A tax compliance startup raised millions. Then it abruptly shut down, and the founder cut off contact.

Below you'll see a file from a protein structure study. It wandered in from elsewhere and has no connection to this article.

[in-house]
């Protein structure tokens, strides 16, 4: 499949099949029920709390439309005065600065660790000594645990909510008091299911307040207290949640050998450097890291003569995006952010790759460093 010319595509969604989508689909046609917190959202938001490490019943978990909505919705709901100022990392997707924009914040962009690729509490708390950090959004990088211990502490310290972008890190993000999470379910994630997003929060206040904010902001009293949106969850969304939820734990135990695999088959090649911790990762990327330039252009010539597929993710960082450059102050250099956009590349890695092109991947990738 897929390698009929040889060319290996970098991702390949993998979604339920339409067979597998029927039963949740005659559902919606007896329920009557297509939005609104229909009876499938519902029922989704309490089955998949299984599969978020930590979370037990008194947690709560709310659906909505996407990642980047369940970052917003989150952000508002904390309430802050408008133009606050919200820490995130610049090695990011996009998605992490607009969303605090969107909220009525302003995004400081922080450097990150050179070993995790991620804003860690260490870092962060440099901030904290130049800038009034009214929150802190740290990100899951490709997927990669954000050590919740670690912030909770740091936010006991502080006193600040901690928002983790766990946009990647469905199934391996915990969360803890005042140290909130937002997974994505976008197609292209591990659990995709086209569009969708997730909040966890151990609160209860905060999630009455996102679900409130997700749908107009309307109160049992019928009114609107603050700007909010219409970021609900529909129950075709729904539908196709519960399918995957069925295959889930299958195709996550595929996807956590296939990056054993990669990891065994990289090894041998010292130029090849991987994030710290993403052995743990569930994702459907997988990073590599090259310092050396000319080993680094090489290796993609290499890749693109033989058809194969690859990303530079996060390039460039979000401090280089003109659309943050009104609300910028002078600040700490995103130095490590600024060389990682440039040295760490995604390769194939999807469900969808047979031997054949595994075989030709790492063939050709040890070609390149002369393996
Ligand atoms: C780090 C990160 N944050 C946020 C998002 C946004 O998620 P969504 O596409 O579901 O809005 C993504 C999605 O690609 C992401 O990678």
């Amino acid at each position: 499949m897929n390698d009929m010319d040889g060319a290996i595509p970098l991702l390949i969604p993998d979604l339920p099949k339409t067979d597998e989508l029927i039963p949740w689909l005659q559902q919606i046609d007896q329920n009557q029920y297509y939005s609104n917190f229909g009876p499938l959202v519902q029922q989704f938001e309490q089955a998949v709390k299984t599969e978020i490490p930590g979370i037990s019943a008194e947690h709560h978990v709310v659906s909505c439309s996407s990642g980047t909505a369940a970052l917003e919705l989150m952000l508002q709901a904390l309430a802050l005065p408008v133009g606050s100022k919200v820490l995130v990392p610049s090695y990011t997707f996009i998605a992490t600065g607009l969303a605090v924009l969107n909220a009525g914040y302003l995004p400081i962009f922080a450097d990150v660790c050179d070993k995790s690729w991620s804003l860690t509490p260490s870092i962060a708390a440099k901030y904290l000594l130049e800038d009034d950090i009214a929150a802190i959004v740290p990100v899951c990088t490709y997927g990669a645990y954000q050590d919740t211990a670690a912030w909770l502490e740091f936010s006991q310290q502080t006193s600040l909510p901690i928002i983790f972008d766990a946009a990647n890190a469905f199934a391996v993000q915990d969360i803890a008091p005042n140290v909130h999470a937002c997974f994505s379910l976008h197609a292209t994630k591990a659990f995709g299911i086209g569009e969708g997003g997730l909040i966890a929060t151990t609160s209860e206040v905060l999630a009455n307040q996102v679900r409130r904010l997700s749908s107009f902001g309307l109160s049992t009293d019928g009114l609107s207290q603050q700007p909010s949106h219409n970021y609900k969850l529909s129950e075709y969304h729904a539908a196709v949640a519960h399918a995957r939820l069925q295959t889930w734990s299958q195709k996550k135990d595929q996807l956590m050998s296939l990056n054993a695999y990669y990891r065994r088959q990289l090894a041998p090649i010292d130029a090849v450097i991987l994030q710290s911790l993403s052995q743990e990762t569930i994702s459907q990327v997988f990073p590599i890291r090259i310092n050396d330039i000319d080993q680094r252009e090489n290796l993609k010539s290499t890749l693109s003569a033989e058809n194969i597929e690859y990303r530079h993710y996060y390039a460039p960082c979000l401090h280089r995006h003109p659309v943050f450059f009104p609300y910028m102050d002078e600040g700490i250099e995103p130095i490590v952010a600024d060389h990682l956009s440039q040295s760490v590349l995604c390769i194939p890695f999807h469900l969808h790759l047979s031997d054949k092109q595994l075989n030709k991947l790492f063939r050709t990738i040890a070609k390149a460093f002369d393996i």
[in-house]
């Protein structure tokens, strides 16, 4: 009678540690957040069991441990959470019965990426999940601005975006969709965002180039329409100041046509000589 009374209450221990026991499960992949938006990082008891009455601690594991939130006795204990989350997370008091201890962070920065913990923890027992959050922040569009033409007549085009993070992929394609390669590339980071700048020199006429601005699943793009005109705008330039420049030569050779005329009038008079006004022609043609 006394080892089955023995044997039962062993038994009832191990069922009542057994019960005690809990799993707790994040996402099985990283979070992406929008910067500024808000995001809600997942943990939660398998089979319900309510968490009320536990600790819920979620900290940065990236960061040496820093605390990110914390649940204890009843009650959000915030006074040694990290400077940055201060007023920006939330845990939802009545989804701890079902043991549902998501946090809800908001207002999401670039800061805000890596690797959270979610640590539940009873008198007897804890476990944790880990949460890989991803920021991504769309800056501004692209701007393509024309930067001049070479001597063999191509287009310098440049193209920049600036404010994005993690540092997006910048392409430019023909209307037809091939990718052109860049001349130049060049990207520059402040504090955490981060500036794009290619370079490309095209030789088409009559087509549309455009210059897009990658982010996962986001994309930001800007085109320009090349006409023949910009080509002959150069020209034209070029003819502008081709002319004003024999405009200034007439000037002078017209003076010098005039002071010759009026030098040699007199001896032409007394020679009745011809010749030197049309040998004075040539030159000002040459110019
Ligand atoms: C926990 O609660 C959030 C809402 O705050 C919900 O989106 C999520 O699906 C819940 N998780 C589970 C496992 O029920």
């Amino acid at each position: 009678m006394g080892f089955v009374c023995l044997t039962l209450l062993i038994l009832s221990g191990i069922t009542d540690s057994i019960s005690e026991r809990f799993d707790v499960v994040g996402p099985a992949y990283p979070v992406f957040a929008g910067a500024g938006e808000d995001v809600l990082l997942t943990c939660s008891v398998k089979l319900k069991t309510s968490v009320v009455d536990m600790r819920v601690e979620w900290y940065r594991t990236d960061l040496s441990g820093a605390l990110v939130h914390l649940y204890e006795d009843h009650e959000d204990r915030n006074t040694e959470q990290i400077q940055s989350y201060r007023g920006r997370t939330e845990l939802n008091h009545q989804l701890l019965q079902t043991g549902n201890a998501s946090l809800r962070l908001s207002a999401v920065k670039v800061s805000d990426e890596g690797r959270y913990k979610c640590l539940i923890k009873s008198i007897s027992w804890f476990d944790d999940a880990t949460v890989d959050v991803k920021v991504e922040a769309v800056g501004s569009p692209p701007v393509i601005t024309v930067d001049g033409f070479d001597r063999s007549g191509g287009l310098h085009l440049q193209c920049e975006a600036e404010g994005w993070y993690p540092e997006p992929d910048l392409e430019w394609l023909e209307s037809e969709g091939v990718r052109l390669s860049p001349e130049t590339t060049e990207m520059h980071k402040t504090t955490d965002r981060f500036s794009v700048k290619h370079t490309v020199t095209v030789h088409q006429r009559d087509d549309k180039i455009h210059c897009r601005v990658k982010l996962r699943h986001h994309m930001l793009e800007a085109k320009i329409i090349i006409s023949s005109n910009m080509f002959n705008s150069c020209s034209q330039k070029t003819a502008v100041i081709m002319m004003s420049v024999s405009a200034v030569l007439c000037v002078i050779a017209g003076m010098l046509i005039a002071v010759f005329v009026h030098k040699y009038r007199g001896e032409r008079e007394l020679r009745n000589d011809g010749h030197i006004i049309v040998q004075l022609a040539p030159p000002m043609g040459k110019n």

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On a Friday morning in September, dozens of employees at ComplYant, a Los Angeles-based tax-compliance startup, logged on to Slack to watch a video their bleary-eyed CEO had recorded in the middle of the night.”I’m coming to you all with some very unfortunate news,” the CEO, Shiloh Johnson, said in the video, a copy of which Business Insider obtained. “I know this comes as a deep shock to everyone, but the company is actually going through a wind-down process, and as a result we were ordered to furlough every employee immediately.”Johnson told employees not to talk to anyone outside the company. She promised they’d soon get their final paycheck and any severance she could offer.It took nearly two months for all employees to be paid, and they never received any severance.”We were all left between a rock and a hard place to make sure our mortgages were paid and we could pay the heating bill for our families,” said Benjamin Matthews, ComplYant’s former engineering manager. “We are still not sure if we were paid everything we were owed.”ComplYant, which raised over $10 million in venture funding, is hardly alone in its struggles. It was just one of over 3,000 startups that closed their doors last year, according to PitchBook. As venture funding has dried up, investors have been warning of a “mass extinction event” for startups.Still, amid the sea of startups closing, ComplYant’s sudden demise has been a much-discussed topic in the tight-knit Los Angeles venture community.The speed with which the firm closed was striking. Even the human-resources firm retained to help employees with offboarding, Tandem, quit soon after the layoffs because it never got paid.Shannon Flynn Bevers, Tandem’s president and founder, said that she tried to help employees but that Johnson stopped responding.”In my career, I’ve never had that happen before,” Flynn Bevers said. “When startups go out of business, they will pay employees their final paycheck. They may not be able to give them severance, but the CEO is usually around to provide answers.”The closure also offers a window into the toll of startup failure on the founder. Venture capitalists have predicted that startup founders will face an unprecedented mental-health crisis this year as an increasing number confront the cold reality of shuttering their firms.Making matters worse, many founders suffer in silence because they have been conditioned not to show weakness to their employees or investors.”The majority of VCs don’t want to hear about a founder’s mental health,” Josh Felser, an early-stage investor, previously told BI, speaking about startups in general. “It’s like, don’t ask, don’t tell.”While employees were still trying to get their paychecks two weeks after the layoff, Johnson abruptly cut off communication. She deleted her accounts on LinkedIn, Instagram, and X after saying she was admitted to the hospital for major depressive disorder.”This has been the hardest thing I have ever had to go through in my life and I am not handling it well,” Johnson wrote in an email, viewed by BI, on October 4, right before she went silent.Johnson did not respond to multiple requests for comment. BI interviewed eight former employees for this story; some requested anonymity because they were worried that speaking out could harm their job prospects. BI also reviewed emails, Slack messages, and other internal documents to better understand what happened.Despite their frustration at how things ended up, those who worked with Johnson say they mostly feel sympathy for her and miss working at a startup where they strongly believed in the mission.”I hate this whole thing because I really, really like Shiloh,” said Aerin Paulo, ComplYant’s former head of marketing. “She was the best boss I’d ever had. She was kind, considerate, and supportive.”After working for nearly two decades as a certified public accountant, Johnson founded ComplYant in 2019. She said she was tired of saving large companies millions of dollars in tax bills while getting little in return. Her goal was to help small businesses navigate the labyrinth of tax regulations from state to state.”At that point I was like, I’m pretty sure I can do this on my own and make way more money,” Johnson told a podcaster last year. She added, “I just wanted to be able to help people, and I wanted to be able to be the master of my own domain.”Johnson invested $50,000 of her own money. She said the company was generating $28,000 in monthly recurring revenue just eight months after launching.ComplYant later raised a pre-seed round from Mucker Capital and Slauson & Co., two LA early-stage venture firms. In 2021, it was accepted into the Techstars LA accelerator.The next year, ComplYant closed a $5.5 million seed round led by Craft Ventures, the top-tier San Francisco venture firm cofounded by the investor and podcaster David Sacks.”Shiloh is a domain expert with a keen product sense on a mission to empower all types of business owners with fiscal guidance,” Michael Tam, a partner at Craft Ventures, said in a press release at the time. “This is the strong combination we look for as investors and we found it in spades with ComplYant.” (Tam, who joined ComplYant’s board, and other investors — Mucker Capital, Slauson & Co., and Fika Ventures — declined to comment for this story.)As a rare Black female CEO in tech, Johnson represented a welcome success story in an industry overwhelmingly dominated by white men. She was featured on BI’s list of 71 Black women who had raised $1 million or more in VC funding since 2021.ComplYant went on a spending spree starting in 2022, growing its head count to over 50 employees and flying them to Colorado for a team-building retreat at the end of July 2023, two months before the company shut down.Employees — many of whom were meeting for the first time because the company was fully remote — kayaked, cycled, did arts and crafts, and took new headshots. At night they ate a steak dinner and roasted s’mores by the fire.”I’ve worked at other startups and never gone to something that nice,” a former manager said. Several other former employees said they found the retreat excessive for a seed-stage startup.Johnson hosted a question-and-answer session and presented a rosy picture of the company’s future. In various presentations last year, she mentioned the company had over $5 million in the bank and was raising a Series A funding round.”It did not appear as if we were facing anything dire by any stretch of the imagination,” Matthews said.But beneath the surface were significant problems.For one thing, former employees say ComplYant never developed a product-market fit. Its features, like helping businesses manually file tax extensions, were decidedly low-tech.Even though its services started at just $9.99 a month, ComplYant never had more than 50 paying users, according to former employees.”The value that we offered for our customers was just not there,” one of the employees said. “We had a few things that people would pay for, but a lot of it was just around providing tax information in a calendar format.”A few weeks after the Colorado retreat, the company missed its payroll, according to Slack messages seen by BI.”Because she was telling us that there were millions of dollars in the bank account, we felt like we were pretty good,” said Ryan Cady, a former software engineer at ComplYant. “My interpretation now is that money just wasn’t there when those paychecks didn’t come through.”Johnson told employees to take a weeklong furlough and blamed the issue on a technical snafu.”I know I’m making a million and one mistakes but I’m learning as I hope we all are,” Johnson wrote in a companywide Slack message after the furlough. “It’ll make for one hell of a book when we exit!”This was not the first time payday came late, multiple employees said.”There were quite a few missed payrolls,” said Lusely Martinez, the company’s former senior technical recruiter. “That was one of the biggest warning signs.”On September 19, a manager received an ominous message after a payment for one of the company’s vendors was declined: “All corporate credit cards for this company are locked.”Four days later, it was supposed to be payday. Martinez logged on to her computer from her home office in New York.”I had all these bills to pay, and so I was waiting for my direct deposit to come through,” Martinez said. “No one’s payroll had gone through at that point, and we were all trying to figure out what had happened.”A short time later, Johnson posted her video announcing it would be ComplYant’s final day.Employees reacted on Slack with a range of emojis – grief, frustration, anxiety, chaos, and a dumpster fire.”To be honest, I had kind of expected something like that to happen at some point,” Cady said, “but it came sooner than I anticipated.”On October 4, nearly two weeks after the layoffs, Johnson reiterated that paychecks were coming.”I owe you all a little over $598k, to which I have access to about $250k, which I also have to pay vendors with as well,” Johnson wrote. “My plan is to liquidate equity on my house, which I am doing now to make up the difference.”She also told employees they could file a claim with their state labor department or hire an employment lawyer.”But contacting investors does not help get anyone paid sooner; it actually slows things down,” Johnson said. “This is not what I had planned and not how I wanted things to go, and unfortunately, you all are casualties in the fallout, but I WILL make it right.”It ended up being another seven weeks before all employees were finally paid.Johnson had cut off all communication, and the HR company, Tandem, had stopped assisting employees after it wasn’t paid either.Johnson’s daughter, Taliah McGuire, formerly her executive assistant, sent a final email on November 20. (She did not respond to messages seeking comment and deleted her LinkedIn profile.)”My only job was to help my mother get the owed money out, and now that I have, I no longer play a part in this situation,” McGuire wrote. “I will be deactivating this info email. I am unaware of what’s going on with severance, but I am now assuming it probably won’t happen due to the lack of money.”McGuire added that her mother was pregnant.”She is still struggling mentally with the loss of her company,” McGuire wrote. “This was very emotionally draining, and we have our finances to figure out the same way you all do.”This year, Johnson, who was married last year and now goes by Shiloh Luckey, reemerged on TikTok, where she answers questions about taxes.Her account doesn’t mention ComplYant; her bio simply says, “Long time CPA.”Former employees were relieved to finally get the three weeks of pay they were owed, but they say some money is still missing.One former employee said she never received over $2,000 in expenses she was owed, while several former employees said they discovered their final 401(k) contributions never reached their retirement accounts.In a March email, seen by BI, a customer-service representative from the company’s 401(k) provider, Penelope, told a former employee, “The 401(k) contributions from your previous employer did not clear.”The former employee wrote back that his former colleagues were considering their legal options, though he later said in an ex-employee Discord channel that it probably wasn’t worth pursuing.”We’ve likely got very little feasible recourse to recoup that money,” he wrote. “It was looking promising for a bit but in the end just another jab for us all.”Making matters worse, because they were wired a lump sum of their final net pay and got no pay stub, former employees still don’t know what happened to withheld taxes.”We don’t know what was given to the government as far as our salaries and what moneys were actually sent and were not sent,” Matthews said, adding that he and his former colleagues found this all the more vexing given that the company’s mission was helping small businesses streamline tax compliance.”The irony is not lost on any of us,” Matthews said.…Read more by Ben Bergman